U.S. Supreme Court’s Rejection of Moench Presumption: Fifth Third Bancorp. vs. Dudenhoeffer
Fifth Third Bancorp (the “Company”) is a public company which maintained a 401(k) plan containing an employee stock ownership plan (“ESOP”) component. The Company matched employee contributions by contributing employer stock to the ESOP, which invested its funds primarily in Company stock. When the Company’s stock value fell, former employees and ESOP participants filed a lawsuit against the Company and several of its officers who were alleged to be fiduciaries of the ESOP. The District Court dismissed the case on the premise that the ESOP fiduciaries were entitled to a “presumption of prudence” in continuing to offer the Company stock as an investment option. The Sixth Circuit reversed this decision, concluding that although ESOP fiduciaries are entitled to a “presumption of prudence” that does not apply to other ERISA fiduciaries, the presumption is an evidentiary one and therefore does not apply at the pleading stage.
The Moench Presumption
In the Third Circuit case, Moench v. Robertson, 62 F.3d 553 (3d Cir. 1995), the court stated that “keeping in mind the purpose behind ERISA and the nature of ESOP’s themselves . . . An ESOP fiduciary who invests the assets in employer stock is entitled to a presumption that it acted consistently with ERISA . . . However, the plaintiff may overcome that presumption by establishing the fiduciary abused its discretion.” This “presumption of prudence,” also known as the “Moench Presumption,” has been widely accepted by the courts: U.S. Courts of Appeal for the Second Circuit in In re Citigroup ERISA Litigation, 662 F.3d 128 (2d. Cir. 2011), and the Ninth Circuit in Quan v. Computer Sci. Corp., 623 F.3d 870 (9th Cir. 2010).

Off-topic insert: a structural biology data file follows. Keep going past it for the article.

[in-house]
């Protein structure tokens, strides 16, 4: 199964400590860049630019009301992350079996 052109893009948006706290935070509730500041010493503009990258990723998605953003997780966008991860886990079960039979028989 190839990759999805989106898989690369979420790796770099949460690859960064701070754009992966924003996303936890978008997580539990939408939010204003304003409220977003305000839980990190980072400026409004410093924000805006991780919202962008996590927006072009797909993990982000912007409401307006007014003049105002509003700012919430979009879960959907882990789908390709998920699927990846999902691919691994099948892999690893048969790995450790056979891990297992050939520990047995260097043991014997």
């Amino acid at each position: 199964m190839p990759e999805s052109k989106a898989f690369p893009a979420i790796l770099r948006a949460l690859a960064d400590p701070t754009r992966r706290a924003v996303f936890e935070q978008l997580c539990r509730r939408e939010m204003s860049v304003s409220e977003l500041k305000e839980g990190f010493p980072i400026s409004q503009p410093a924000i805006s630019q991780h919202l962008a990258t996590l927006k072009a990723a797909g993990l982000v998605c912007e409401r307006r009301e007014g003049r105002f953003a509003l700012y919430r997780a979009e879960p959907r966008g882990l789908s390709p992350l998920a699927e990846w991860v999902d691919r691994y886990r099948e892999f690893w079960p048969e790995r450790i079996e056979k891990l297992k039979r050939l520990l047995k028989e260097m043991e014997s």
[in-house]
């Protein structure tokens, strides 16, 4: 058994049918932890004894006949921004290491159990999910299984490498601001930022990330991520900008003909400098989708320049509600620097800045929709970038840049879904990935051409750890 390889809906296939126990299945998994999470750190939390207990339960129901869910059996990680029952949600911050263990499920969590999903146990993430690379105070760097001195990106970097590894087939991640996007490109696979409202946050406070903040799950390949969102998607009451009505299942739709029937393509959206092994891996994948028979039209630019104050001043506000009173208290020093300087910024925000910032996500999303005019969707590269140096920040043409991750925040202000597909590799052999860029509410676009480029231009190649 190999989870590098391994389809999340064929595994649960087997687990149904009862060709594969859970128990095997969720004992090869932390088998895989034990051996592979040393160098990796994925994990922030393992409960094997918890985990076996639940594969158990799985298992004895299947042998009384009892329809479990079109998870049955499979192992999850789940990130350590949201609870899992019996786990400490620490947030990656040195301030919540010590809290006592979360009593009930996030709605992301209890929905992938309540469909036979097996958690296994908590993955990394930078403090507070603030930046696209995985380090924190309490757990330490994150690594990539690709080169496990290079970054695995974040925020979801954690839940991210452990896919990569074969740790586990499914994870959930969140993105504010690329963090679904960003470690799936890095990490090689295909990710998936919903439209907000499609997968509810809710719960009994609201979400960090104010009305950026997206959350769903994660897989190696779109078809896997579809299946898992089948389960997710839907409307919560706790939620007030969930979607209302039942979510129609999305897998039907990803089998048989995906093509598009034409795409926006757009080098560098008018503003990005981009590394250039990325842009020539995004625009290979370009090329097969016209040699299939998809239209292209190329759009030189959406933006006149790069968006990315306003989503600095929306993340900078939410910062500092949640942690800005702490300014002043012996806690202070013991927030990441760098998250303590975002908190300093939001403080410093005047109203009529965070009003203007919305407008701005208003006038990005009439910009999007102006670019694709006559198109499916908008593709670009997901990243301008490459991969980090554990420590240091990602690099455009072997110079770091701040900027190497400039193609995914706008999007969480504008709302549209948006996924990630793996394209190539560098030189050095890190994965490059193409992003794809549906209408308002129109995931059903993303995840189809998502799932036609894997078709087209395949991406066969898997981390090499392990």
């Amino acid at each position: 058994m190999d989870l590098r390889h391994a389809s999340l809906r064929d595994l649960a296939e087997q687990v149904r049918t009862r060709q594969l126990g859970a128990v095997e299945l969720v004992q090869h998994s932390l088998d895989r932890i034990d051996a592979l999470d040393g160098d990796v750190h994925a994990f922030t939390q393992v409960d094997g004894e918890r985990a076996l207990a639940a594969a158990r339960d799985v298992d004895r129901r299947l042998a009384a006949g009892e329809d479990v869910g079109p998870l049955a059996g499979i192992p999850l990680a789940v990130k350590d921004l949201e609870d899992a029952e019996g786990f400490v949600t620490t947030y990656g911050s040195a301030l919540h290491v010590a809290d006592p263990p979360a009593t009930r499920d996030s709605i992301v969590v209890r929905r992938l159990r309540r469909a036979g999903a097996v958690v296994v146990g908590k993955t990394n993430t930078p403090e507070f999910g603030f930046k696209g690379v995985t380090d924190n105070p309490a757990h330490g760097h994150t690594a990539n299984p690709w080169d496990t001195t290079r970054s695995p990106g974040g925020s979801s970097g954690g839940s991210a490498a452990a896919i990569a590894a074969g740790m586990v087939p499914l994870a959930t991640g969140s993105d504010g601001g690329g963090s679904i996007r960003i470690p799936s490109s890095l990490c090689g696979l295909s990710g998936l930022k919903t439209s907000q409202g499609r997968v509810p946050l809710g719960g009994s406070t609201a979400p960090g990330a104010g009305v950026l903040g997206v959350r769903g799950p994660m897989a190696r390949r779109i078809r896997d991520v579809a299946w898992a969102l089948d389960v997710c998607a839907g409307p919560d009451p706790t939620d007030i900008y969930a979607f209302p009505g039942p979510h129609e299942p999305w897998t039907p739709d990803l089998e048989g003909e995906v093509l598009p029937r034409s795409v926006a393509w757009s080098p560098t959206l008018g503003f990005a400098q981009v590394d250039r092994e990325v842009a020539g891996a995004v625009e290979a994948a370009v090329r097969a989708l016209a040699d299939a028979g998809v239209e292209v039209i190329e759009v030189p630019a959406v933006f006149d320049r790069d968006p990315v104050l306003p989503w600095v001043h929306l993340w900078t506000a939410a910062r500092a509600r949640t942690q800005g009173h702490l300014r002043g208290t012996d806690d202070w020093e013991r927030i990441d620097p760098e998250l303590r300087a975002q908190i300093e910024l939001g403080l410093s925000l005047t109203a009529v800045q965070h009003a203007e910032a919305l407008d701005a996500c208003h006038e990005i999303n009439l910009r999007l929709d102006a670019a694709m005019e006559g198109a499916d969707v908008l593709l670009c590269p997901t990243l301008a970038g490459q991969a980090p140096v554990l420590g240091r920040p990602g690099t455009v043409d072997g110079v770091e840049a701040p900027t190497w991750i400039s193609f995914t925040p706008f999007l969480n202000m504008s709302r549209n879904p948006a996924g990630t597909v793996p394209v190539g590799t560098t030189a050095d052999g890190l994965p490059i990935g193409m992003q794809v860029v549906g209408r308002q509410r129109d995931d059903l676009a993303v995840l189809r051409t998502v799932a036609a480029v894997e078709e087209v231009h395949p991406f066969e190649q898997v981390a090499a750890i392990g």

The Supreme Court’s Ruling
There is no presumption of prudence to protect ESOP fiduciaries. Plaintiffs must instead demonstrate that the plan fiduciary acted imprudently by plausibly alleging that:
where a stock is publicly traded, there were special circumstances requiring a plan fiduciary to have recognized on the basis of publicly available information that the market was overvaluing or undervaluing the stock, or
based on inside information, the fiduciaries should have taken an alternative action that the plan fiduciary could have taken, that would have been legal, and that a prudent fiduciary in the same circumstances would not have viewed as more likely to harm the fund than to help it.
ESOP fiduciaries are put into a difficult position in which they may be sued for imprudence by continuing to invest in company stock, or they may be sued for not following plan documents if they stop investing in company stock, and they can no longer use the Moench Presumption which has often caused lawsuits brought against them to be dismissed in the pleadings stage.
Effect on Publicly Traded Companies
This decision may cause more lawsuits to be initiated; however, this would likely primarily affect publicly held companies. For example, the disclosure of inside information to participants is not relevant to privately held companies which usually fund their plans through company contributions, and there are no investment choices for the participants. In addition, if a fiduciary of a privately held company chose not to buy ESOP shares because he knows that the company’s most recent valuation is no longer valid due to changes in business conditions and/or the valuation was based on improper information given to the appraiser, he would be violating ERISA, and such disclosure issues are not applicable to privately held companies because there is no market for the shares.